The basic premise of this book is that as humans we are fallible. In part this is due to ignorance, but more and more it’s becoming an issue of ineptitude. We have a lot of knowledge and resources, yet we do not necessarily have the ability to organise and use them well. While powerful our brains sometimes forget things or miss steps. This is why checklists can become powerful tools, when applied consistently.

Many examples are provided, giving evidence to the effectiveness of checklists, for all sorts of problems. Despite their different functions, each checklist is composed of simple and straightforward steps. They break down the essentials of a task, and provide an order in which to complete them.

While reading, I considered engineering my own every day checklists. What they would look like and how I could use them. Maybe with a checklist in tow I wouldn’t forget to take the trash out every Sunday night, or I’d avoid sunburn by remembering to apply and reapply my sunscreen throughout the day.

In some respects a checklist is kind of like having a routine or ritual. The only difference is that it’s on paper. I’ve been finding a lot of joy and calm in my mornings by engaging in a morning ritual, so the notion of adding a few checklists into my weekly planner seems useful rather than tedious.

My plan is to develop checklists for three different routine tasks and to see if or how well they assist me in completing them:

1. Grocery shopping
2. Attending a child’s birthday party
3. Going to the gym and exercising

I just have to remember to keep it simple and essential. Wish me luck!

Adulting, Books, Motivation


Life can be so strange sometimes. What was a seemingly mundane evening, somehow delivered a rare moment of clarity. A reminder of who I really am, or what I’m actually like… something along those lines anyway.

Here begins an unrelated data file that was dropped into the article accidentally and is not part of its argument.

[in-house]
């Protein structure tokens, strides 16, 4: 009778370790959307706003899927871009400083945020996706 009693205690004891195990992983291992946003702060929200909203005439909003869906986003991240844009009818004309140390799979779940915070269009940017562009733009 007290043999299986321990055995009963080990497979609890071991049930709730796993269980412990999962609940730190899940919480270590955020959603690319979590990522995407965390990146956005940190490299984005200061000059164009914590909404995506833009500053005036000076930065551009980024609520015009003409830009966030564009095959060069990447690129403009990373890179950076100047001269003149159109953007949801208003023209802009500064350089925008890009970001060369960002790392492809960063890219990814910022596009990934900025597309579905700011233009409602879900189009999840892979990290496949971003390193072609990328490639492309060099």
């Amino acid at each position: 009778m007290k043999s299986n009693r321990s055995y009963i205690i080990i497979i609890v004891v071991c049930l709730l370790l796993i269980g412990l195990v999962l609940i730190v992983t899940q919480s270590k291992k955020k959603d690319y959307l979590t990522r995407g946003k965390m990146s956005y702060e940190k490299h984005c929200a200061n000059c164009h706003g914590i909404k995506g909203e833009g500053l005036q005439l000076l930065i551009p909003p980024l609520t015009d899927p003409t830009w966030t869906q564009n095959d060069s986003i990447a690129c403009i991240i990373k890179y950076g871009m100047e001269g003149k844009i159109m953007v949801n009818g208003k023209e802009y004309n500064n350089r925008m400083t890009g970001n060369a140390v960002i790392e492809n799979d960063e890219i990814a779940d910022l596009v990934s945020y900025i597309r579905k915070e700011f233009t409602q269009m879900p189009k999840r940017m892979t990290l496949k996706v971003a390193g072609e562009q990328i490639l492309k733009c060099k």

I went to see the film “Juliet, Naked” another brilliant film adaption of another brilliant Nick Hornby book. The movie was wonderful, which was fortunate because due to its limited release I had to drive thirty five minutes away just to see it. But it made me feel nostalgic. Not for any specific era, but for a type of film which rarely gets made anymore. A type of film that in all honesty most of my friends would never bother to watch, but I adore and get so excited about… maybe even too excited about. The book is amazing too, and while the film differs in certain aspects and plot points, the overall feeling remains the same.

So I went to see the film, dragged my poor old mum along under the pretense of mother-daughter bonding, and we had a lovely time. I actually had a rather pleasant evening, and it made me realize how few of those I have had in the last few months.

The thing is, I’ve been out to dinners and concerts and to the movies with friends, but there has always been some sort of compromise involved. I’ve attended these events, even suggested them in some cases, because I know everyone will enjoy them. Even I more or less enjoyed them. And although I’m very grateful for all of those experiences and relationships, somehow they all fall short when compared to this evening. Because this evening was for me. It was true to me.